Our training consisted of long walks every other weekend, starting at 10 miles and building up to a 22 miler. The lady putting together the team
My friend/coworker/training buddy and I carpooled to the event Saturday morning and upon looking at the course route and information knew that we hadn't been given totally accurate information. The "fairly substantial hill" was a 9% grade.
For those of you that don't live in mountainous/hilly areas - that's a big ass hill! And it continued on forever.
Or at least a mile.
The other hills were in the 5% range, which is still nothing to sneeze at! While conventional wisdom says that for every up hill there is a down hill, sometimes it just doesn't feel that way.
During the training walks we split up into two groups; it was just too difficult to find a time where 5 adult women with busy lives could set apart 3+ hours of their weekend. My friend/coworker/training buddy and I did most of the walks together and for several of the walks we chose hikes instead.
The 12 miler was our first/only group walk together, and she and I led the pack. We worried, once we got by ourselves, that we would have to adjust our pace down significantly to accomodate the group.
Turns out we were only partially right.
I would say that I'm at a fairly high fitness level, but for some reason I strugged on the hills. The few flat spots I had no trouble keeping a brisk pace, and on the down hills my legs prefered to jog. But for whatever reason (weak quads?) my legs were slow in carrying me uphill.
My friend & the team leader had no such problem (even though the team leader complained of our brisk pace on the 12 mile walk) and went off ahead of the rest of the group several times.
Another girl in my group welcomed my slower pace. While the rest of us had completed our final long walk 2 weeks before the event, she hadn't been able to make it to the walks so the team leader insisted on walking 22 miles with her the weekend before.
Poor thing started the walk with blisters on the balls of her feet. Its a long convoluted story about how and why she had the blisters, and I don't want to point my finger at any one. (They aren't reading this any way so what good would it do?)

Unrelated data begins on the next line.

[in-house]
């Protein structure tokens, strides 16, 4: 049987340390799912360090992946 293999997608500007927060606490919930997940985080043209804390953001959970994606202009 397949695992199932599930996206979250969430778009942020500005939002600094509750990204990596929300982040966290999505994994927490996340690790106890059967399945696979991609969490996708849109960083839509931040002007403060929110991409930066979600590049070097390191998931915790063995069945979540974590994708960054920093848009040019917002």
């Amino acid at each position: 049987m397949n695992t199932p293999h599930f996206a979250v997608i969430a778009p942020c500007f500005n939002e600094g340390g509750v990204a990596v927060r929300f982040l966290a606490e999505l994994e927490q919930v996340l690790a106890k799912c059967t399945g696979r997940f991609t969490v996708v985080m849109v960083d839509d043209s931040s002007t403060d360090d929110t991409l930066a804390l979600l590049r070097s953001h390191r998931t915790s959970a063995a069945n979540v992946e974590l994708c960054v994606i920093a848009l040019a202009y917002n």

It basically boils down to the event not being well thought through from a team stand point.
About a hour and a half in our team broke apart, and two of the walkers went headed. At about the 12 mile point (at the base of the monster hill) they waited on us to catch up, but the hill was steep and long and eventually they got ahead of us again and waited at the top.
Finally, at the half way point, they decide to just go on.
To be honest it sort of annoyed the rest of us. Okay I can't speak for the third girl, but me and blister girl were annoyed. The whole point of doing it as a team - we thought at least - was to stick together and be a team. To not get bored over the course of the hours that walking 26.2 miles takes. Being a military event with their 'no man left behind' creed - crossing the finishline 20 seconds before or after your team results in immediate disqualification.
What's the point of going ahead if you can't be done with it?
I'll have to say there were points in the last portion where I was bored out of my mind. Girl #3 is naturally quite, blister girl was hurting and didn't want to chit chat, which left me to walk for hours without saying more than a few sentences.
Chatter box that I am, I'm just not cut out for that. When soldiers would catch up with us, I'd chat with them for a bit, then I'd notice I was too far head of the group and fall back so that at least the 3 of us could stay together. I desperately wanted to put in my earphones and listen to music but I didn't want to be rude.
For the last mile, our other two team members doubled back and rejoined us. They had unofficially finished the walk in 6 hours and 50 minutes by incorporating jogs on all the down hill portions.
Our official team time was 8:18:38 (by my watch at least). We came in 3rd place in the civilian team category out of 3 teams.
You know what? I'm okay with that. One team that beat us was a group of cop types that our team leader knew. They didn't train much for it, but their over all fitness level is pretty high. The other team that beat us had group t-shirts made. On the front was a soldiers name and picture and on the back a phrase "It can't always be someone else's son."
Trust me, I'm much more okay with losing the race than dealing with the kind of loss that team had experienced.
There were many times through out the race where I was inspired by our military. Some didn't make it the entire way, and had to be picked up. Around the 15 mile mark we saw a soldier on the side of the road with his 40 pound pack on the ground. He had his cell phone in his hand starring at it. You could see the question in his eyes - time to call it quits or no. Later we saw him continuing on, although we're still not sure if he made it he whole way.
I'm relying on my team members for pictures, and they haven't gotten them to me yet. I'll be sure to share when they do.